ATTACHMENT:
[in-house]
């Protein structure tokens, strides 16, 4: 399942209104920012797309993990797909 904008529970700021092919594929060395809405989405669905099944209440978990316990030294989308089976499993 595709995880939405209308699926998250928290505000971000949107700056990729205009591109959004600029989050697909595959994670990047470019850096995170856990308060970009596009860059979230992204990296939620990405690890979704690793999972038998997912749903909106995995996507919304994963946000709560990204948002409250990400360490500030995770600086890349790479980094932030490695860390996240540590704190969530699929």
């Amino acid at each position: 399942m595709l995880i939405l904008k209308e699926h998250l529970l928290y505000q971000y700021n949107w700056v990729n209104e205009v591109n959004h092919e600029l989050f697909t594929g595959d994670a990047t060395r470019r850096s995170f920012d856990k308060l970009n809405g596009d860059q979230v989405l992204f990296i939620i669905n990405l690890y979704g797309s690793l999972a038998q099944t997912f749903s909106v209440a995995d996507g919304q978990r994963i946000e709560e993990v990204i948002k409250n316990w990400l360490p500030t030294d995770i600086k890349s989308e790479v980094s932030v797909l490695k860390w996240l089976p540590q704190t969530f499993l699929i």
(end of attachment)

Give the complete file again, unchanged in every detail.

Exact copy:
[in-house]
């Protein structure tokens, strides 16, 4: 399942209104920012797309993990797909 904008529970700021092919594929060395809405989405669905099944209440978990316990030294989308089976499993 595709995880939405209308699926998250928290505000971000949107700056990729205009591109959004600029989050697909595959994670990047470019850096995170856990308060970009596009860059979230992204990296939620990405690890979704690793999972038998997912749903909106995995996507919304994963946000709560990204948002409250990400360490500030995770600086890349790479980094932030490695860390996240540590704190969530699929």
């Amino acid at each position: 399942m595709l995880i939405l904008k209308e699926h998250l529970l928290y505000q971000y700021n949107w700056v990729n209104e205009v591109n959004h092919e600029l989050f697909t594929g595959d994670a990047t060395r470019r850096s995170f920012d856990k308060l970009n809405g596009d860059q979230v989405l992204f990296i939620i669905n990405l690890y979704g797309s690793l999972a038998q099944t997912f749903s909106v209440a995995d996507g919304q978990r994963i946000e709560e993990v990204i948002k409250n316990w990400l360490p500030t030294d995770i600086k890349s989308e790479v980094s932030v797909l490695k860390w996240l089976p540590q704190t969530f499993l699929i």